IT’S one thing to be in denial about something, particularly if it’s a personal issue or a trauma which has caused considerable distress.

We all have different coping mechanisms, and in some cases we can grow to accept and even overcome the matter at hand.

But to deny a global event which has evidently killed almost two million people worldwide, is beyond comprehension in my opinion.

I believe that no right thinking member of society would even think of suggesting that coronavirus, a pandemic which has brought devastation to families in the heart of the Tyne Valley, is not true.

However, a series of events elsewhere in the UK have led three prominent local figures to speak out against the ‘Covid deniers’.

Earlier this month, 16 people were arrested during an anti-lockdown protest in south London.

Police officers clashed with some of the maskless protesters who arrived in Clapham Common, some shouting “take your freedom back”.

Prime Minster Boris Johnson looked noticeably angered when asked about those who considered the pandemic to be a hoax.

He said: “The kind of people who stand outside hospitals and say Covid is a hoax really do need to grow up.

“We’ve heard eloquently from the head of NHS England about the pressure the NHS is under.We’ve all got to do our bit responsibly to protect it.”

Hospitals and NHS staff have been forced to take precious time out of their overburdened schedules to call on the so-called deniers to stop spreading propaganda about hospitals being empty, and more alarmingly, to stop protesting in large groups without masks or social distancing.

Hexham’s MP Guy Opperman said the actions of such people were an “insult” to NHS staff, while Coun. Colin Horncastle, who represents South Tynedale on Northumberland County Council, labelled them as “outlandish and illogical.”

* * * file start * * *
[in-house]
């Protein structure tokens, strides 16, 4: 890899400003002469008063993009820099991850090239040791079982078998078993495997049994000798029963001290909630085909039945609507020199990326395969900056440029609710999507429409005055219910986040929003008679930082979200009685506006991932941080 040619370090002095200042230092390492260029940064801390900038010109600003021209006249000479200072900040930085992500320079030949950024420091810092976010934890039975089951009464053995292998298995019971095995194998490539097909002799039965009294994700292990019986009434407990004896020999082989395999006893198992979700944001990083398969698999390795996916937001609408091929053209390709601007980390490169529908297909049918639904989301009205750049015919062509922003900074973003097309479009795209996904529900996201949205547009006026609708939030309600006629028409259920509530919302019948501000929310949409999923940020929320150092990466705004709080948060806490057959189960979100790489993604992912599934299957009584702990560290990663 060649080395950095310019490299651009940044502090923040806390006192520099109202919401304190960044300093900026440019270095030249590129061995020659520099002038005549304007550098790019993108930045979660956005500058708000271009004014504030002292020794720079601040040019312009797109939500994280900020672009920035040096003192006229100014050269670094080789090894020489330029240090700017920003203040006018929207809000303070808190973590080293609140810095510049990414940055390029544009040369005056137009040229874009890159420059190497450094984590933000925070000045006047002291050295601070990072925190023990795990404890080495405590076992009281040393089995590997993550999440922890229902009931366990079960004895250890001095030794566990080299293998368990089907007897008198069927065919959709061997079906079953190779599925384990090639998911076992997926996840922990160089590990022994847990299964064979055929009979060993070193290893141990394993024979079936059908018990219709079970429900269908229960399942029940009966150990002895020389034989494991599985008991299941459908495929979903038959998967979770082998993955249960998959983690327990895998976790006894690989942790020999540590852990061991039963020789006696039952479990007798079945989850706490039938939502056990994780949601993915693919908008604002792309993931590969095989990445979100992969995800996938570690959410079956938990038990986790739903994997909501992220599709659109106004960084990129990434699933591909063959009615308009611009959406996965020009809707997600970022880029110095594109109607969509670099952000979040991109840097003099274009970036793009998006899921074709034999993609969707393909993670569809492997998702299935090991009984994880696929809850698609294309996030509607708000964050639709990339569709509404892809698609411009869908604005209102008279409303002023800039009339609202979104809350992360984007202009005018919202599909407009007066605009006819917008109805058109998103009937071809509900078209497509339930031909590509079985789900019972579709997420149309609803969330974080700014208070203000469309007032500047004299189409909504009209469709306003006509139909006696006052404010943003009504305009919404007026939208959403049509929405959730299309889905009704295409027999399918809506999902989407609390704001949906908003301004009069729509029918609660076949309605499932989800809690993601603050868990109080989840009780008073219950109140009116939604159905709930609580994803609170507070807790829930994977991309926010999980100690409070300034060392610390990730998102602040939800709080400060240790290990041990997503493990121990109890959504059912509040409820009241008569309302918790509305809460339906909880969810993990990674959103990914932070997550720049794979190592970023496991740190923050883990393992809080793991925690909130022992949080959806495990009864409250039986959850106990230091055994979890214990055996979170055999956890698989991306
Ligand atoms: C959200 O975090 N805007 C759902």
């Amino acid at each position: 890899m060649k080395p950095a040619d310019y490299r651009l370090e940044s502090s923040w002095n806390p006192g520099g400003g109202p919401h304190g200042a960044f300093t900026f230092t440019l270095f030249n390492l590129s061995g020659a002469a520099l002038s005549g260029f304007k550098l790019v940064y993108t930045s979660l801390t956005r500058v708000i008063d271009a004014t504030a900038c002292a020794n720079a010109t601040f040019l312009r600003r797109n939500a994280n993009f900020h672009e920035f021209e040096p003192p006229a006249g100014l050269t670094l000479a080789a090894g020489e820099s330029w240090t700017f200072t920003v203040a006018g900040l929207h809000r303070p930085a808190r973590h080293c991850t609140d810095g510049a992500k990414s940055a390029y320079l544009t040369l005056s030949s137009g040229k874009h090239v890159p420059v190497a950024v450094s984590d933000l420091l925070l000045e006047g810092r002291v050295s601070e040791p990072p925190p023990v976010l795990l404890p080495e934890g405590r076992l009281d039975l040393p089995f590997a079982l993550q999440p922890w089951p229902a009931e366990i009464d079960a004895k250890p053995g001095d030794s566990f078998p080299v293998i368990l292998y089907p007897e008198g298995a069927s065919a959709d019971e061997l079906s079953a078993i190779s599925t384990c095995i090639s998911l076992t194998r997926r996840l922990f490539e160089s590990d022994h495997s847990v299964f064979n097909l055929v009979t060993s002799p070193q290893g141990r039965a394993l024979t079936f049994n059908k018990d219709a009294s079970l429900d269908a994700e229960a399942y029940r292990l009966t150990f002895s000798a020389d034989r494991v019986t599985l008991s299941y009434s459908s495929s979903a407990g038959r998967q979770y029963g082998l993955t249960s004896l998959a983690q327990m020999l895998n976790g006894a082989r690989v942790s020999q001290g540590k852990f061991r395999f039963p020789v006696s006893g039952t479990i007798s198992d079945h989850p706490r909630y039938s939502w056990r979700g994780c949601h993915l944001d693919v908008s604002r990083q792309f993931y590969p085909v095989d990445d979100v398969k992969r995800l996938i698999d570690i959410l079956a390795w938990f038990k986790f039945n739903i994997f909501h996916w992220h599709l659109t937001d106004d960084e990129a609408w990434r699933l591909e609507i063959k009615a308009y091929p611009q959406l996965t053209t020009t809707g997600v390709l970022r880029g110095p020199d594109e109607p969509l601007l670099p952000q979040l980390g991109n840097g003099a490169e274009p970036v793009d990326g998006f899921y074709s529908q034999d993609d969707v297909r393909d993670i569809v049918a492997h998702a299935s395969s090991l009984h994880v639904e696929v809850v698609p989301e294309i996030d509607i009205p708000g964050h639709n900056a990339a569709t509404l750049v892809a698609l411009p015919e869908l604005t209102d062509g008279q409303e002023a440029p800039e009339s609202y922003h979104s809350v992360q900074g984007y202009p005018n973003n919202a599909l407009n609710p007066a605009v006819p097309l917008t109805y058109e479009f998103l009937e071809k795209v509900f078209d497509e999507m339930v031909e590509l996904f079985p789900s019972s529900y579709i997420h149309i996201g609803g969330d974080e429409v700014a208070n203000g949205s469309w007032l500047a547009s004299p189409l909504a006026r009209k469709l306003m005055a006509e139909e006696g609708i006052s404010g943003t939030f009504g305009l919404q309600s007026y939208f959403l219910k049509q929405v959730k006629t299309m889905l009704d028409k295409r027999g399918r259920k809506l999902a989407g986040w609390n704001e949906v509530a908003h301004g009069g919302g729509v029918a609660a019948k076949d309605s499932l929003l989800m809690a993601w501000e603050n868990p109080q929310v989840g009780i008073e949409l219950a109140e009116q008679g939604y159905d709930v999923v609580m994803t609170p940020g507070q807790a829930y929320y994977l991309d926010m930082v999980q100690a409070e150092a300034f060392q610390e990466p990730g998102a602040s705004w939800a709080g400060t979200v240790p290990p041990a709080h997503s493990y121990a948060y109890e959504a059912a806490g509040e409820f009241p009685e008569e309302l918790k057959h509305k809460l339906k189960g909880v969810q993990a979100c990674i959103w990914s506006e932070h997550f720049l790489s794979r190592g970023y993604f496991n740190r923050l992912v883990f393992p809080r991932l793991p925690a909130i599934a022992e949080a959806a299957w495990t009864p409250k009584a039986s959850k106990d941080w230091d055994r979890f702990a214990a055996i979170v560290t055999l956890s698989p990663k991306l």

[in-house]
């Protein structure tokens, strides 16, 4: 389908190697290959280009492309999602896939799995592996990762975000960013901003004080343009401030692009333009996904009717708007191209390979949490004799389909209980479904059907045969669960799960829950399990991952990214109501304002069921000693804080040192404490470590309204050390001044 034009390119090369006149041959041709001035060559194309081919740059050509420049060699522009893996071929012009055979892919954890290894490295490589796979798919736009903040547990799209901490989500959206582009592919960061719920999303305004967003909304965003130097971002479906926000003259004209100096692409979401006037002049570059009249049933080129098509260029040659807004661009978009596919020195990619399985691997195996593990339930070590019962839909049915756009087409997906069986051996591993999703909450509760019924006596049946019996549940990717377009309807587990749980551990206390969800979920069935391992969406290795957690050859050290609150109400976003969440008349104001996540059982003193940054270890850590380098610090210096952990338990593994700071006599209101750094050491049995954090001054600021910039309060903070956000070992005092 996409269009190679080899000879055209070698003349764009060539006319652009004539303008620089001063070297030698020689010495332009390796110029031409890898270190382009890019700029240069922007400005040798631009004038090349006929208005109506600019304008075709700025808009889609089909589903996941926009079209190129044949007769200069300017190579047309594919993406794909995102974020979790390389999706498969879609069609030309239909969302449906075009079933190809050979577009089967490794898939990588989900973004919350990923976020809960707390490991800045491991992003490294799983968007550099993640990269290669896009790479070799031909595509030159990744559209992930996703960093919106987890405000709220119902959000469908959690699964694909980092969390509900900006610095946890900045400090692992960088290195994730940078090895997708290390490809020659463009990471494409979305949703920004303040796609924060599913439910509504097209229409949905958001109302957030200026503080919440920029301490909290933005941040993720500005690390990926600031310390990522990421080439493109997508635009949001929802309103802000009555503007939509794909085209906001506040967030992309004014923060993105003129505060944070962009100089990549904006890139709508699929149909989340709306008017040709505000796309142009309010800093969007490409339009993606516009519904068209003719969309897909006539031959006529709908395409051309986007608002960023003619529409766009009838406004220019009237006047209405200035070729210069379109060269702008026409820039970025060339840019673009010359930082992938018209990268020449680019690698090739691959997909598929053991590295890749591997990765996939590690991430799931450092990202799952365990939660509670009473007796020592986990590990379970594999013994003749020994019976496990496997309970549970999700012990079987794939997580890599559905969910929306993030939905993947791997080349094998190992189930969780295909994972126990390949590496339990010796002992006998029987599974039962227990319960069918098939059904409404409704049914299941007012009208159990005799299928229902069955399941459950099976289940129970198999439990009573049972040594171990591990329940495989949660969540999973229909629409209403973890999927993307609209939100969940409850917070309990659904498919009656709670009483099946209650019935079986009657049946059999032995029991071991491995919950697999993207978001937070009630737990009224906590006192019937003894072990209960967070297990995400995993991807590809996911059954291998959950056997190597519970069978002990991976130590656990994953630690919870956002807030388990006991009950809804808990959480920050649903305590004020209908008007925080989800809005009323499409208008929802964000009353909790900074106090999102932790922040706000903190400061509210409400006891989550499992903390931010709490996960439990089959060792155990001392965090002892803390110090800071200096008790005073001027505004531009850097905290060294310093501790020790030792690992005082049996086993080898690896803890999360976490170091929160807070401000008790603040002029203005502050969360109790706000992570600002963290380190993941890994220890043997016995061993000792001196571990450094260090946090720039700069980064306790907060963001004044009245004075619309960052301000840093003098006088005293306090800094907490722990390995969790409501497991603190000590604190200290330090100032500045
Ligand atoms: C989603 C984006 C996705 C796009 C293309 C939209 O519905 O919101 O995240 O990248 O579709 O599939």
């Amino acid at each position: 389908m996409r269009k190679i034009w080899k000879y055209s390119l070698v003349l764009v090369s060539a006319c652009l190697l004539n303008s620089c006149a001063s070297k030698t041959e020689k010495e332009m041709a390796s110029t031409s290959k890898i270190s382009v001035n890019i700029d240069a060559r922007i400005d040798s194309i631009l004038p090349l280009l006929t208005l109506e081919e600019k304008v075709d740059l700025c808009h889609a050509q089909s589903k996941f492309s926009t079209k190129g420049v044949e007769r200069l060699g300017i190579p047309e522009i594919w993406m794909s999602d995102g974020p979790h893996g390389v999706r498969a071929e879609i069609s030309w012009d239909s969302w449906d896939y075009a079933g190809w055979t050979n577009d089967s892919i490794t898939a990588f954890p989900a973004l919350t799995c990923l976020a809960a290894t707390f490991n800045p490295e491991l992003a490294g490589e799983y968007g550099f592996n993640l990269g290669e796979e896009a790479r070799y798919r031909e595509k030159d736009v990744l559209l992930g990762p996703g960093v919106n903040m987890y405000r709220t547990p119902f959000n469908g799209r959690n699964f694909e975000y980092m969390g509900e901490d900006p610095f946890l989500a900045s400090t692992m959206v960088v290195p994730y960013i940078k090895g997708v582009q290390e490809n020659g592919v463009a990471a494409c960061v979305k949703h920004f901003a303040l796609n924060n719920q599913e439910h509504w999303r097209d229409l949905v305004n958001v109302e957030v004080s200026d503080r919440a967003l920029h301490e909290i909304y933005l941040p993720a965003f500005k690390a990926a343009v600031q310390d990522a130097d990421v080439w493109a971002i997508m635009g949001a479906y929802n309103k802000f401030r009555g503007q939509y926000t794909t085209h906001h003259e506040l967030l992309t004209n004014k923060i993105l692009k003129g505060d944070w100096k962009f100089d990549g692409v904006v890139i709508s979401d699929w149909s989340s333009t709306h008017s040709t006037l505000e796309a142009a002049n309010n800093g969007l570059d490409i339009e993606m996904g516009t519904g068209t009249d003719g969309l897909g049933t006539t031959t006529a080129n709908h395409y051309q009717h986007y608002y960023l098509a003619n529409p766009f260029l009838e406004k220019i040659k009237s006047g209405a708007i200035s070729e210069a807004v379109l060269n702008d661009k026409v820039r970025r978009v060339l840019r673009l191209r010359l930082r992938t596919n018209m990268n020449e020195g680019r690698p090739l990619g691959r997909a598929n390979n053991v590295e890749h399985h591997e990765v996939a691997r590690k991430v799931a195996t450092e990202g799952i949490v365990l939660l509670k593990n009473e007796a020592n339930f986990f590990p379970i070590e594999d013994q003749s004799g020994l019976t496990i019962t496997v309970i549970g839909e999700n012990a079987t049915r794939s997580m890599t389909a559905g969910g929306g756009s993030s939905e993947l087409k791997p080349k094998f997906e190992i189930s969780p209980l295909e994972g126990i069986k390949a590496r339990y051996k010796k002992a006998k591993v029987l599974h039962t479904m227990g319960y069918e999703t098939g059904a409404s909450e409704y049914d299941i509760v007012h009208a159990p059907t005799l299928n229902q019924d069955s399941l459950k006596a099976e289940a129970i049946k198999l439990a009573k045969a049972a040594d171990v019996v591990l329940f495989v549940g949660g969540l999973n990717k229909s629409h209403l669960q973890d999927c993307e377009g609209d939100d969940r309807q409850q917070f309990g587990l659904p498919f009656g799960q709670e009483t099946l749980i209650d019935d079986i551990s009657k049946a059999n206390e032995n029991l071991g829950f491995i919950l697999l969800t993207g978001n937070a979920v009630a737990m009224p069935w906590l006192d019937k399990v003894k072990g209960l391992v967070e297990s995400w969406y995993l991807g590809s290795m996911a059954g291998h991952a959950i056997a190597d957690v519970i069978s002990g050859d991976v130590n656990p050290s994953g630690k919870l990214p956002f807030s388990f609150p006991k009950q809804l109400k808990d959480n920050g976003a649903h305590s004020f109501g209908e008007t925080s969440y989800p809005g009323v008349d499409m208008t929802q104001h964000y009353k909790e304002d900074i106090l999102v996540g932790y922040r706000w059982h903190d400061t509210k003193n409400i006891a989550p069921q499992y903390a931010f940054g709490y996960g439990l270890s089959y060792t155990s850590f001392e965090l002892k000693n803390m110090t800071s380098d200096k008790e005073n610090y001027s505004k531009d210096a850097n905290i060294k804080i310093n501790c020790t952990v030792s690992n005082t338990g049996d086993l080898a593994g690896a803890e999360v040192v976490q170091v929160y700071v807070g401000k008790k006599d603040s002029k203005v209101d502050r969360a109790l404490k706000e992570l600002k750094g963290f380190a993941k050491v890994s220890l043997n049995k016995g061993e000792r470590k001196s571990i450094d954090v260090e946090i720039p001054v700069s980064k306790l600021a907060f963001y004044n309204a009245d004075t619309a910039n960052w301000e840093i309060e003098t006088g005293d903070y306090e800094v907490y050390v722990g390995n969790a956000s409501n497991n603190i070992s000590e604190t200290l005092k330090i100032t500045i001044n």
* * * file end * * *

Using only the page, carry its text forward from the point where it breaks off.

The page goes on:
Their words followed a social media outburst from the Rt Rev. Graham Usher, now the Bishop of Norwich in East Anglia, who previously served as the Rector of Hexham for a decade between 2004 and 2014.

Rev. Usher said the ‘Covid deniers’ made him “so cross, not least because they think only of themselves and not their neighbours.”

You might ask what generated such a strong response. After all, is it worth even acknowledging such illogical rhetoric that denies a deadly pandemic which has impacted upon everyone’s lives?

But when you consider the irresponsible way in which the deniers have acted, its only right that those in authority should stand up for the general public, and the heroic professionals who are working day and night to shield them from Covid.

Nothing can deny the impact of this ghastly disease on society, including the chilling figures for our very own neck of the woods.

With over 13,000 active cases of the virus within Northumberland, and more than 480 Covid-related deaths at Northumbria Healthcare hospitals, the facts could not be any more stark.

While shops and services offering products deemed essential remain open, many thriving businesses have been brought to a complete standstill.

Jobs have been lost, workers in some sectors have had to put their lives on hold, and many parents are having to educate their children from home.

We want the pandemic to go, but it remains as real as ever.